The Nature Conservancy
The Nature Conservancy's mission is to conserve the lands and waters on which all life depends. In Washington, our goal is to spark a revolution in ocean protection that sustains diverse marine habitats, abundant fisheries, and coastal economies and cultures. Our Washington Coast derelict gear removal project builds on existing marine debris programs on Washington State's outer coast to remove derelict fishing gear and other marine debris from coastal waters to restore habitats and improve waterways. This community-based project is a partnership between the Conservancy and the Quinault Indian Nation, with support from the NOAA Restoration Center and Marine Debris program. It will result in diminished threats to marine mammals and fish while improving their habitats.
Covanta is a world leader in providing sustainable waste and energy solutions. Annually, Covanta's modern Energy-from-Waste facilities safely convert approximately 20 million tons of waste from municipalities and businesses into clean, renewable electricity to power one million homes and recycle approximately 500,000 tons of metal. Through a vast network of treatment and recycling facilities, Covanta also provides comprehensive industrial material management services to companies seeking solutions to some of today's most complex environmental challenges. For more information, visit covanta.com.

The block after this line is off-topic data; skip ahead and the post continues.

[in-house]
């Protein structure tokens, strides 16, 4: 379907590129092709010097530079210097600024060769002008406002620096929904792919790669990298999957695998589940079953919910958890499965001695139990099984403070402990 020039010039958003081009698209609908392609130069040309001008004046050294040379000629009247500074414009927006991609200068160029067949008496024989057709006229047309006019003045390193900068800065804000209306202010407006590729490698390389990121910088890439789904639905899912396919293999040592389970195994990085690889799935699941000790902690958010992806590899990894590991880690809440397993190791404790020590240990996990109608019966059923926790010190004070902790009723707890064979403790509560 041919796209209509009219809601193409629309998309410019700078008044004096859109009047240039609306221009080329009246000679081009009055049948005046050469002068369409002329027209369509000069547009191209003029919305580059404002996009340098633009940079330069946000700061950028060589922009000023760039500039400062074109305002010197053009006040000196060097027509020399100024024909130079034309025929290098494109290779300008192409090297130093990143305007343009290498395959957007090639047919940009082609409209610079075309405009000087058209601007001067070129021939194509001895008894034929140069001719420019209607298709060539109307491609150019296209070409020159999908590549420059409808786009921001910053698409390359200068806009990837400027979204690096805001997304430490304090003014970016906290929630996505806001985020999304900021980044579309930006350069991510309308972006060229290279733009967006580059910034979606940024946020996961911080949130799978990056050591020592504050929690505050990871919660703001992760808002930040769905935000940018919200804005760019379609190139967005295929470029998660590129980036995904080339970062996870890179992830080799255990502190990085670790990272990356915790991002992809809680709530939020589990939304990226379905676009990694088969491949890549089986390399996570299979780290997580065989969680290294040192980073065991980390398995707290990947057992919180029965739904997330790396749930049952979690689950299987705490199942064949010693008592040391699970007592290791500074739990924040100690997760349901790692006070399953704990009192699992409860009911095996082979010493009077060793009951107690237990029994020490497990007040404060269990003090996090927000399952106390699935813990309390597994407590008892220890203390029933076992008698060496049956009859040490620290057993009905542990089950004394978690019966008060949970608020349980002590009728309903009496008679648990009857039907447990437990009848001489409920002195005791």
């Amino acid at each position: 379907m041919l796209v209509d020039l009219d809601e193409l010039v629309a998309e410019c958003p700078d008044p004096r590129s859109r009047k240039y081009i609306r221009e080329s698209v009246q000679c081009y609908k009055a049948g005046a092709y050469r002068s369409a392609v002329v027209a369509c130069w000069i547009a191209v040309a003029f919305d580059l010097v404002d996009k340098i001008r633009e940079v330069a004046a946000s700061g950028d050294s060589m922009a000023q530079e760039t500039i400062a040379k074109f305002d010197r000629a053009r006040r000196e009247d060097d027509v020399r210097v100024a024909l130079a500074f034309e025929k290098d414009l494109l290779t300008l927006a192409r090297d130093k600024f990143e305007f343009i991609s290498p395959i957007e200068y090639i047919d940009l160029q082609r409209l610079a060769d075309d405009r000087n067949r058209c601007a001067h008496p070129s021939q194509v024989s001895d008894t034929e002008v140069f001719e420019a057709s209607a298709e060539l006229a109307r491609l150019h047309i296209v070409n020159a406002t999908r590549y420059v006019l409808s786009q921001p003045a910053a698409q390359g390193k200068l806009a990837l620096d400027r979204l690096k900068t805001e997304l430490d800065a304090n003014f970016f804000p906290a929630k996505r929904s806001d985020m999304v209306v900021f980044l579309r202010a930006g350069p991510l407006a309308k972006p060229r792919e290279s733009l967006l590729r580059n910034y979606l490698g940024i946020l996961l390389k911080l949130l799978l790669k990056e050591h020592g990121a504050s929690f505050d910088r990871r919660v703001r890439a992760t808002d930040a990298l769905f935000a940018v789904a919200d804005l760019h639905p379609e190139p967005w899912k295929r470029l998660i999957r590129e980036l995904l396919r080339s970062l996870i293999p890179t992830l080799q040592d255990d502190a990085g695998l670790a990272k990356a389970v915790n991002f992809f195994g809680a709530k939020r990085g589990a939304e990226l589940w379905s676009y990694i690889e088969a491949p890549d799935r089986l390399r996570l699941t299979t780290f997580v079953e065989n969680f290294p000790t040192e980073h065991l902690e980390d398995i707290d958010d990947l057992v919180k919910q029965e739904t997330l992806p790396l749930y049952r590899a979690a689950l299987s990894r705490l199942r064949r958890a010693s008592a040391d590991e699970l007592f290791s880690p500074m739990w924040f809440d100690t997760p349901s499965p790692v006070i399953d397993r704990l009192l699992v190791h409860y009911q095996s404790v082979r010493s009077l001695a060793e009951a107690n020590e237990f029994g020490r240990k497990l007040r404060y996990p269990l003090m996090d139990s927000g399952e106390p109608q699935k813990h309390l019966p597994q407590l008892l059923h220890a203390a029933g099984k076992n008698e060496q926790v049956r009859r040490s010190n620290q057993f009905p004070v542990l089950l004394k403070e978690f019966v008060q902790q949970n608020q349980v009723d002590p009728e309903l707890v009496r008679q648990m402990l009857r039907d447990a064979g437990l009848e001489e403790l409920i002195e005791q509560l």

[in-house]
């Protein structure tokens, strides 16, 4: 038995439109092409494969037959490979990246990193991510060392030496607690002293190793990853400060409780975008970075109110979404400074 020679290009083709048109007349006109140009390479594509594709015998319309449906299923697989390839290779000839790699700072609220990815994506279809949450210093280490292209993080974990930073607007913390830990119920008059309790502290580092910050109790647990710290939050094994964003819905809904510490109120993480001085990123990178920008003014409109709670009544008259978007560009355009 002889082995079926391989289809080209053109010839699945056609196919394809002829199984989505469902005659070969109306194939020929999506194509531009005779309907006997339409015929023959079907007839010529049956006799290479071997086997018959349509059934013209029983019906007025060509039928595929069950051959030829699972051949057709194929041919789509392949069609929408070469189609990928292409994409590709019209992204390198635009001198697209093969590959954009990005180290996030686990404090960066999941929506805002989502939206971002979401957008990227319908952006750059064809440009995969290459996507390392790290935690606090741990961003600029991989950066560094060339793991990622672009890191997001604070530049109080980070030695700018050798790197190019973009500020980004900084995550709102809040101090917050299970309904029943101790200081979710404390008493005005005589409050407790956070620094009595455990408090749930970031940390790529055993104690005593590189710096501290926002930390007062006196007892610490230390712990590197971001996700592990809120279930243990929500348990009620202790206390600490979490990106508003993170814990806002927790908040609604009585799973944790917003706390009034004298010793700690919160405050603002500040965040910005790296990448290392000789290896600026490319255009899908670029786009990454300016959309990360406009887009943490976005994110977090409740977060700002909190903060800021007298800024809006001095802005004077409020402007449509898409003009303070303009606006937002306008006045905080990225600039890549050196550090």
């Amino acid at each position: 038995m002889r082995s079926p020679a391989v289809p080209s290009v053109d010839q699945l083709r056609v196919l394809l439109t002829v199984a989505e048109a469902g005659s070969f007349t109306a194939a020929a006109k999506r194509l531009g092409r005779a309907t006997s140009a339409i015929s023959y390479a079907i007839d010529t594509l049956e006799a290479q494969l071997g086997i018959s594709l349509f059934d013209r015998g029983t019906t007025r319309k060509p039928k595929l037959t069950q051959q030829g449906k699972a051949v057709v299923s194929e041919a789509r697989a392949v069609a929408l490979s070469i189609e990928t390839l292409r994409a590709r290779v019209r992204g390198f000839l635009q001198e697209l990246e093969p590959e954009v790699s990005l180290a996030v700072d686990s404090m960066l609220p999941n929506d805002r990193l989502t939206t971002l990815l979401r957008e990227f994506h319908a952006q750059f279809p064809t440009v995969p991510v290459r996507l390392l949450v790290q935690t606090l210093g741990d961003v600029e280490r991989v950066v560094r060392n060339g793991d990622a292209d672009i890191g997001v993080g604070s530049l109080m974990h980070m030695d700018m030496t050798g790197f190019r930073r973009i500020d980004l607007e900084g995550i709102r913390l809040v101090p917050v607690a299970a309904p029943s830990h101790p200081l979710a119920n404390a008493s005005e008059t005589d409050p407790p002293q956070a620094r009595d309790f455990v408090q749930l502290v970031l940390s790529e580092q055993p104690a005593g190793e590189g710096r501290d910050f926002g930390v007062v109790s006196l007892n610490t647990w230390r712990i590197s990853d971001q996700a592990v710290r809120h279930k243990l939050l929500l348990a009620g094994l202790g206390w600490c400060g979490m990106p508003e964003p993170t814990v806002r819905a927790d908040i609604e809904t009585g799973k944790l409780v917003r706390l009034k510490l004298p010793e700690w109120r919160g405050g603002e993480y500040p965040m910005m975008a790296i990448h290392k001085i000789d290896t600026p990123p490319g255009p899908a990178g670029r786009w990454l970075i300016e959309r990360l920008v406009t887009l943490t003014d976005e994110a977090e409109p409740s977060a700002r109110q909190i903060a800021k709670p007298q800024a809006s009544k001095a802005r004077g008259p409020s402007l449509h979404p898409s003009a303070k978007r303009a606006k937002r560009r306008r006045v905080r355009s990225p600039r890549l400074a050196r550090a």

Schnitzer Steel Industries, Inc.
Schnitzer Steel Industries, Inc. is one of the largest manufacturers and exporters of recycled metal products in the United States with operating facilities located in 24 states, Puerto Rico and Western Canada. Schnitzer has seven deep-water export facilities located on both the East and West Coasts and in Hawaii and Puerto Rico. The Company's integrated operating platform also includes auto parts stores and steel manufacturing. With an effective annual production capacity of approximately 800,000 tons, the Company's steel manufacturing business produces finished steel products, including rebar, wire rod and other specialty products. The Company began operations in 1906 in Portland, Oregon.
The Westport Marina
The Westport Marina, a facility of the Port of Grays Harbor, is the hub of commercial and recreational fishing on Washington's Coast. As Washington State's largest commercial fish landing port, the Marina's activities support more than 2,300 jobs in southwest Washington. For more information about the Westport Marina and Port of Grays Harbor visit portofgraysharbor.com.
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SOURCE Fishing for Energy